Did Al Qaeda's Allies Drive Out Taliban Leader to Secure Kabul?

All is not happy and well in Talibanland.

The term "Taliban" suggests to most people that there is a single unified group, but few Islamic terror groups are truly unified, most consist of discrete segments, sometimes related to family groups, and the Taliban are more properly an umbrella group set up by Pakistan.

The latest rumors of a spat center on the Haqqani Network.

The Haqqani Network, the most terrorist component of the Taliban is also the most sophisticated, the best armed, and the most related to Al Qaeda. Those elements of the Taliban closest to the Arab Jihadis who entered Afghanistan tend to be the most dangerous.

On taking Kabul, the Taliban leaders turned over security for the capital to the Haqqani Network. That was why the Haqqanis operated the checkpoints that decided which Americans would be allowed into Kabul airport.

But now some Taliban leaders may yet regret giving the Haqqanis control over Kabul.

A major row broke out between leaders of the Taliban over the make-up of the group’s new government in Afghanistan last week, BBC reported. The argument between the group’s co-founder Mullah Abdul Ghani Baradar and a Cabinet member happened at the presidential palace, the report said.

One Taliban source told BBC Pashto that Baradar and Khalil ur-Rahman Haqqani—the minister for refugees and a prominent figure within the militant Haqqani network—had exchanged strong words, as their followers brawled with each other nearby.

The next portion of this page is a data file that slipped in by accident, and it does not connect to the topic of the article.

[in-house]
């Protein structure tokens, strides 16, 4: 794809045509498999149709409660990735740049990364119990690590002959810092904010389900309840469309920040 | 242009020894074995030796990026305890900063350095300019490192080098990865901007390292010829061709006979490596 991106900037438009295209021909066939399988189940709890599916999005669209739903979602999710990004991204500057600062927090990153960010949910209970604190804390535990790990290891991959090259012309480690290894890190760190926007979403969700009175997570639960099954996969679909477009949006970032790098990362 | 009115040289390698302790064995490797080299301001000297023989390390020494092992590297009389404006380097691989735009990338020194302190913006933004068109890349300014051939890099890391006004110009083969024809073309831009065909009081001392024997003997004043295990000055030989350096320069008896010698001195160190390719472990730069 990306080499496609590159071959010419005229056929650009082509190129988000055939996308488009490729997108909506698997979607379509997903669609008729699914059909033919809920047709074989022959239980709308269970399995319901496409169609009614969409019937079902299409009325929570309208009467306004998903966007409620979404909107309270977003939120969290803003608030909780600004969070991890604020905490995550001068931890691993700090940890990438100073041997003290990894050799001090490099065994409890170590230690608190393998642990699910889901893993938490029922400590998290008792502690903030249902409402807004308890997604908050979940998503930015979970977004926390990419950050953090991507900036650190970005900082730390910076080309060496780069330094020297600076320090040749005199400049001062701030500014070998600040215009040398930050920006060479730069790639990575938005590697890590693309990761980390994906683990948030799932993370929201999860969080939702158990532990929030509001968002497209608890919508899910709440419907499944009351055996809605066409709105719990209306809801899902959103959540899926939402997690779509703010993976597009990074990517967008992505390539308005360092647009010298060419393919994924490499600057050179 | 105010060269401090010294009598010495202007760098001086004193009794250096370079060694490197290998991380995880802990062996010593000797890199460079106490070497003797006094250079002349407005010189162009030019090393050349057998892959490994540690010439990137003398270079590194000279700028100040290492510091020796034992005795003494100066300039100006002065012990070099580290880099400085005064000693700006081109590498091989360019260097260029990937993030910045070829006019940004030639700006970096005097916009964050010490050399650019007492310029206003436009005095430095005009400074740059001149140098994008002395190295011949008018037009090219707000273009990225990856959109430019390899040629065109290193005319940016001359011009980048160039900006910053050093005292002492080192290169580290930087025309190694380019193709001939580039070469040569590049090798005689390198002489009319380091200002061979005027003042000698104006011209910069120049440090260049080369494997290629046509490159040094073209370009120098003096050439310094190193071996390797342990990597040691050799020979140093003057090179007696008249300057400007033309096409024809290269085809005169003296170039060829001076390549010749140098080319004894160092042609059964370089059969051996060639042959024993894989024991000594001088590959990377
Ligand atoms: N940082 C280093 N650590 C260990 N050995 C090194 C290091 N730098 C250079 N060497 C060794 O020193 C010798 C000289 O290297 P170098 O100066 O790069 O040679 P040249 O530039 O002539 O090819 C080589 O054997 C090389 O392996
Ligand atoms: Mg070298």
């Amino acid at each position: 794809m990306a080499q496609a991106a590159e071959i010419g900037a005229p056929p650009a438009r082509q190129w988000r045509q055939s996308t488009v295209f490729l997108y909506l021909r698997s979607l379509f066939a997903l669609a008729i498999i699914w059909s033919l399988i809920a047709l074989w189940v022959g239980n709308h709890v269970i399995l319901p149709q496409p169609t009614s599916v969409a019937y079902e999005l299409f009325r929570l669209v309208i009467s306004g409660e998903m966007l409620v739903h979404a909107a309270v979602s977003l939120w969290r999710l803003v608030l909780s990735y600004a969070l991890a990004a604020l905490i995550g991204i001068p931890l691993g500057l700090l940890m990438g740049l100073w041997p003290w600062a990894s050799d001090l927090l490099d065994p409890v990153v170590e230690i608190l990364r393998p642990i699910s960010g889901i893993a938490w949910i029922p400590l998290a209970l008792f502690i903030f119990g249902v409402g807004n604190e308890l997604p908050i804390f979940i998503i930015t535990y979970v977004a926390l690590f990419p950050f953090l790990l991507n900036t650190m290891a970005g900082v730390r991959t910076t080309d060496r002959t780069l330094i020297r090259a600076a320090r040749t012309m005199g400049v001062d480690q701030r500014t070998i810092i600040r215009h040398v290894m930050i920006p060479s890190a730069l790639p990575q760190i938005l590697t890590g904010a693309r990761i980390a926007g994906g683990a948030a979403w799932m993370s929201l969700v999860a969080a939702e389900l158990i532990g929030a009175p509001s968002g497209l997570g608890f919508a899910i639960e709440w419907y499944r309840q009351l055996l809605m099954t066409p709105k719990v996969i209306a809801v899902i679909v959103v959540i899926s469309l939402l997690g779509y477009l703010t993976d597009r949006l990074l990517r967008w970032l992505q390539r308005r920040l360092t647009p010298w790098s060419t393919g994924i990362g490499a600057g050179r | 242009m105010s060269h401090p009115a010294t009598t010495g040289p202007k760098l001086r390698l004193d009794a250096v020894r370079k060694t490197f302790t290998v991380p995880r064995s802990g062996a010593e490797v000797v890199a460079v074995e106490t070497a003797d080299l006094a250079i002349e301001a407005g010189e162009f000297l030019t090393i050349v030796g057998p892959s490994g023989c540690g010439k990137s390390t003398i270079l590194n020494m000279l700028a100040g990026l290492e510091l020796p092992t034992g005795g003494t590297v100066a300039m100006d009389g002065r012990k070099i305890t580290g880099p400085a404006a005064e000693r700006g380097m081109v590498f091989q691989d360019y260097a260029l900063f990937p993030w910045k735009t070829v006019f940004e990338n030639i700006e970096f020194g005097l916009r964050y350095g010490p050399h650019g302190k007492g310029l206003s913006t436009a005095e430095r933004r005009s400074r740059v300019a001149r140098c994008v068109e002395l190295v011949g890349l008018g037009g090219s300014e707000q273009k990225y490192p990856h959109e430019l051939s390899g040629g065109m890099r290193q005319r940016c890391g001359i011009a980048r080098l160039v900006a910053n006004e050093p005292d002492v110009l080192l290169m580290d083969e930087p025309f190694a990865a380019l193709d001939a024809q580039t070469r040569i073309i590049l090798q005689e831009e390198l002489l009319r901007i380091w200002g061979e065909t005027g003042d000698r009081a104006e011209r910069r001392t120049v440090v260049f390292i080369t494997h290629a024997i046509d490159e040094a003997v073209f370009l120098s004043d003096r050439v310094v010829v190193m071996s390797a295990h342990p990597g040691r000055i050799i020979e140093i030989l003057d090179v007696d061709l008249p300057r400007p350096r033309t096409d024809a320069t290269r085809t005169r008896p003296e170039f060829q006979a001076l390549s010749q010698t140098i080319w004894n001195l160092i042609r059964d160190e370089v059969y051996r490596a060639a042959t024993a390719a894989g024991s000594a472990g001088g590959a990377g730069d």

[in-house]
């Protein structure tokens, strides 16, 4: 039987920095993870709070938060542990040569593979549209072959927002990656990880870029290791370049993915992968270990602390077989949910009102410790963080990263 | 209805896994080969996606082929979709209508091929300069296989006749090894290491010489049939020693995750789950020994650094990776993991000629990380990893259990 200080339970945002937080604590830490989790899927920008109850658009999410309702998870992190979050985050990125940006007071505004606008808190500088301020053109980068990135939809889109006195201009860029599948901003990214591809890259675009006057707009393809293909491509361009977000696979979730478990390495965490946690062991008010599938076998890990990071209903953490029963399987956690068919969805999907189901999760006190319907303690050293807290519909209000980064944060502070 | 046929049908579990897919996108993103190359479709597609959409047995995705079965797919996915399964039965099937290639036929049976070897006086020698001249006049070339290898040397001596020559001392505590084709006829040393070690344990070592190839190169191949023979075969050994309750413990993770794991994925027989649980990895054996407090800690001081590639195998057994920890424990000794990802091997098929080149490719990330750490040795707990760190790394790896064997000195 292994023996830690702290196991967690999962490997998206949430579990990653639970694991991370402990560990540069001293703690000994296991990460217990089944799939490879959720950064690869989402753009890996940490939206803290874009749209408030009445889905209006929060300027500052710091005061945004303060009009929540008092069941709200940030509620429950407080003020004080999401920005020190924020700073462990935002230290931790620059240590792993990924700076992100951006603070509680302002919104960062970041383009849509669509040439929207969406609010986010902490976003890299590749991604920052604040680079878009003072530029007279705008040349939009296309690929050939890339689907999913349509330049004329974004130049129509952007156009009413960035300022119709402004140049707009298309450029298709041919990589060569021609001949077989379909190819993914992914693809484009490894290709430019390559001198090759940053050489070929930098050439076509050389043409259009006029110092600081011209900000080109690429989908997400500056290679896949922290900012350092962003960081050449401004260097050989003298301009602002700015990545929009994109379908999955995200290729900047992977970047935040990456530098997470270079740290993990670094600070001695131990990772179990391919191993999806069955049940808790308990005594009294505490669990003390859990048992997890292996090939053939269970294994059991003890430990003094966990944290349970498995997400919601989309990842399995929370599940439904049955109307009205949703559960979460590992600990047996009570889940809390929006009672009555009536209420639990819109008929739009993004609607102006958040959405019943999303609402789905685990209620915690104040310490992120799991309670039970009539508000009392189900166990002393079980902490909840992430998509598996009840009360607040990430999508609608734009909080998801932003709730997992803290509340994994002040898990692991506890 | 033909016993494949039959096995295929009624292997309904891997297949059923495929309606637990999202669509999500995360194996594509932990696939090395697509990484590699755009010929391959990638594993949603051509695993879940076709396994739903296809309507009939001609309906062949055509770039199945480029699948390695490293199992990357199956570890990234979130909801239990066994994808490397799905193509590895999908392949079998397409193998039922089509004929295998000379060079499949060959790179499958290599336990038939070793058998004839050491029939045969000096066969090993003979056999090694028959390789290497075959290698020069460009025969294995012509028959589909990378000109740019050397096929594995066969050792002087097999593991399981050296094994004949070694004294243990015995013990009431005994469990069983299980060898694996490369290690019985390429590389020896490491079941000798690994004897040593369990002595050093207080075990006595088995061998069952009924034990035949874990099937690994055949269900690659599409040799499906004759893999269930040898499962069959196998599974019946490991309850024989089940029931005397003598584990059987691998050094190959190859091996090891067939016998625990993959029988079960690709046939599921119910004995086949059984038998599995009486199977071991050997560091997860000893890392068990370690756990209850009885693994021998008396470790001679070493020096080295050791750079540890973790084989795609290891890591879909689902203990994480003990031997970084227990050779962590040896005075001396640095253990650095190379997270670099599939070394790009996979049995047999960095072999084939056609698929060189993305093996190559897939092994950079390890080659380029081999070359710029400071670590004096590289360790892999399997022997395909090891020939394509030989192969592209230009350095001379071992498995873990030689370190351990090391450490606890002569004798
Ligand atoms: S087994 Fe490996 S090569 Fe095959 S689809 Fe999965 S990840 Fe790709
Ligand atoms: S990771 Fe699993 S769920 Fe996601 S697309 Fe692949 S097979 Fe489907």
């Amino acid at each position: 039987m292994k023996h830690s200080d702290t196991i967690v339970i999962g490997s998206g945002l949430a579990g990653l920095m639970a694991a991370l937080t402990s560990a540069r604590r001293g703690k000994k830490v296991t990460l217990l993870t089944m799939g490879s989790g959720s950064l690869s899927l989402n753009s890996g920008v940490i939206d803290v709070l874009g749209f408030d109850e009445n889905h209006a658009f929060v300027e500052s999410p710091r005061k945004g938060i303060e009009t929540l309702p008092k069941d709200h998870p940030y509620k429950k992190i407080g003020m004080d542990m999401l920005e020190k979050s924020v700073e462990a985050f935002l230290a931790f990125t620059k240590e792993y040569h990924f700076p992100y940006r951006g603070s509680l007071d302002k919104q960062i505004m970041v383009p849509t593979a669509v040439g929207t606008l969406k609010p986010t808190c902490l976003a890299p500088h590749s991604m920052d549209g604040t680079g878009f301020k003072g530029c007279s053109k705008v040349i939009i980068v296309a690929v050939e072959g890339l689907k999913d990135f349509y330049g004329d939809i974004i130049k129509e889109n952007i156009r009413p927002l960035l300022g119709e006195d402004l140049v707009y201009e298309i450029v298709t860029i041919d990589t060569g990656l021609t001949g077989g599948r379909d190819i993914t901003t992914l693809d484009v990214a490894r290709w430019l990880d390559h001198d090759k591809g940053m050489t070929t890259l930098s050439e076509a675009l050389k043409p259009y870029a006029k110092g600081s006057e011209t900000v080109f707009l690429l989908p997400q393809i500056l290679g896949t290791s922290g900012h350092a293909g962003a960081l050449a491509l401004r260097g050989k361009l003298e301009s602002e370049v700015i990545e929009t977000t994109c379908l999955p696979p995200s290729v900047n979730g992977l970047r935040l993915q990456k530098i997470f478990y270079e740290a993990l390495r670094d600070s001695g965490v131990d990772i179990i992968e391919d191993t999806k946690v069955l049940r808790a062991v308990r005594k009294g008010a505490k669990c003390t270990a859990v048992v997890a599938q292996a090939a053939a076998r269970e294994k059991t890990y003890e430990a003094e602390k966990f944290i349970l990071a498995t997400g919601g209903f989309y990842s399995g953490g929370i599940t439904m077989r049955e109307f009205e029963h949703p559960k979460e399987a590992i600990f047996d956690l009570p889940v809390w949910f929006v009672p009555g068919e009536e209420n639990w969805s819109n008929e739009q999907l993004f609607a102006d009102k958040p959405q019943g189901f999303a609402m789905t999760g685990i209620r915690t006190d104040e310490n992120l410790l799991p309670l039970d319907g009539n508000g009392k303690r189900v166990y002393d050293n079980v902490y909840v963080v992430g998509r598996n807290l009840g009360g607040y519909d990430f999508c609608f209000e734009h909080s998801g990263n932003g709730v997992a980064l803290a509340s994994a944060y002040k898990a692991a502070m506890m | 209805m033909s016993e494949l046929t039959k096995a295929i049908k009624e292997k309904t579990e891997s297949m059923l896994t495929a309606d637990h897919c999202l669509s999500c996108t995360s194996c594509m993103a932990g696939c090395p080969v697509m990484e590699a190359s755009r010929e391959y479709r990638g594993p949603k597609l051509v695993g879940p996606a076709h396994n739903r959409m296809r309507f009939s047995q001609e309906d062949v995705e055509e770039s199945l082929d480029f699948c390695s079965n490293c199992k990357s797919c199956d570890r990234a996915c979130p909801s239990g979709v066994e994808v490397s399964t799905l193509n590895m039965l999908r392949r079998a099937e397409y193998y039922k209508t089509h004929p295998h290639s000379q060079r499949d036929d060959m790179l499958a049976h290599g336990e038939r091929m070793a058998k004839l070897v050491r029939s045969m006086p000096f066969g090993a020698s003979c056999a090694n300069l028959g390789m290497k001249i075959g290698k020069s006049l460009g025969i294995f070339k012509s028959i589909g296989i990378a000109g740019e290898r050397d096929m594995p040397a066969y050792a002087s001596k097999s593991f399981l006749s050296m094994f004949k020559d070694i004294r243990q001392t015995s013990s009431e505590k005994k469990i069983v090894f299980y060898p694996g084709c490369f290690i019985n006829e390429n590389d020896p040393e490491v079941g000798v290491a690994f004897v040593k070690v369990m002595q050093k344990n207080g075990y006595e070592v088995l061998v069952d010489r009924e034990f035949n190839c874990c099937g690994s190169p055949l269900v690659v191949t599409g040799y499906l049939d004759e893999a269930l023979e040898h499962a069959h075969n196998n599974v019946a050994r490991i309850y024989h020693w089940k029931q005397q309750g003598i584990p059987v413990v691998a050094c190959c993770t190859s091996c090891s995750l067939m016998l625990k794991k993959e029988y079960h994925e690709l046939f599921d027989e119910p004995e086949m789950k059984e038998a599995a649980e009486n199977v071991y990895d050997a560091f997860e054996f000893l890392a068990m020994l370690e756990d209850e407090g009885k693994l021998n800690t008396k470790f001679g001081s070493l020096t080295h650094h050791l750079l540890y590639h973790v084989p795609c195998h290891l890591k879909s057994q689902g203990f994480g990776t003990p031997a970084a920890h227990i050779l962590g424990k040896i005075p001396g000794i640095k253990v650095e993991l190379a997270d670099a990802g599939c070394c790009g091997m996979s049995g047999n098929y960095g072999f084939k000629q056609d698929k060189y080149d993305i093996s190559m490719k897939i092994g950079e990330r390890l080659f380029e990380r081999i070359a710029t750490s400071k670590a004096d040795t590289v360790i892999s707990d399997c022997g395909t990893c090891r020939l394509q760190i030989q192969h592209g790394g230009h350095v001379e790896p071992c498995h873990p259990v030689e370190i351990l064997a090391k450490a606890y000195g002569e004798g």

The Taliban sources told the BBC that Baradar had left Kabul and travelled to the city of Kandahar following the row.

A senior Taliban member based in Qatar and a person connected to those involved also confirmed that an argument had taken place late last week, the report said.

So what is going on?

The Taliban sources told the BBC that Mr Baradar had left Kabul and travelled to the city of Kandahar following the row.

In an audio recording purportedly of Mr Baradar released on Monday, the Taliban co-founder said he had been "away on trips".

"Wherever I am at the moment, we are all fine," he said.

The BBC was not able to verify the recording, which was posted on a number of official Taliban websites.

The Taliban have maintained that there was no argument and that Mr Baradar is safe but have released conflicting statements on what he is currently doing. A spokesman said Mr Baradar had gone to Kandahar to meet the Taliban's supreme leader, but later told BBC Pashto that he was "tired and wanted some rest".

Is this an actual spat between Taliban leaders and Al Qaeda allies?

Maybe, or the clever Qataris who have been pulling Taliban strings in Doha, may have contrived yet another twist on the most popular Islamist scam ever, the "moderates" and the "extremists". Stage a confrontation and then claim that the U.S. needs to support the "moderate" Taliban over the "extremist" Taliban.

Alternatively, the various backers of the Jihad may be fighting over what to do now that they've won. Some want an immediate campaign using Afghanistan as a base, others want to consolidate control over the country first before using it as a base to attack other countries.

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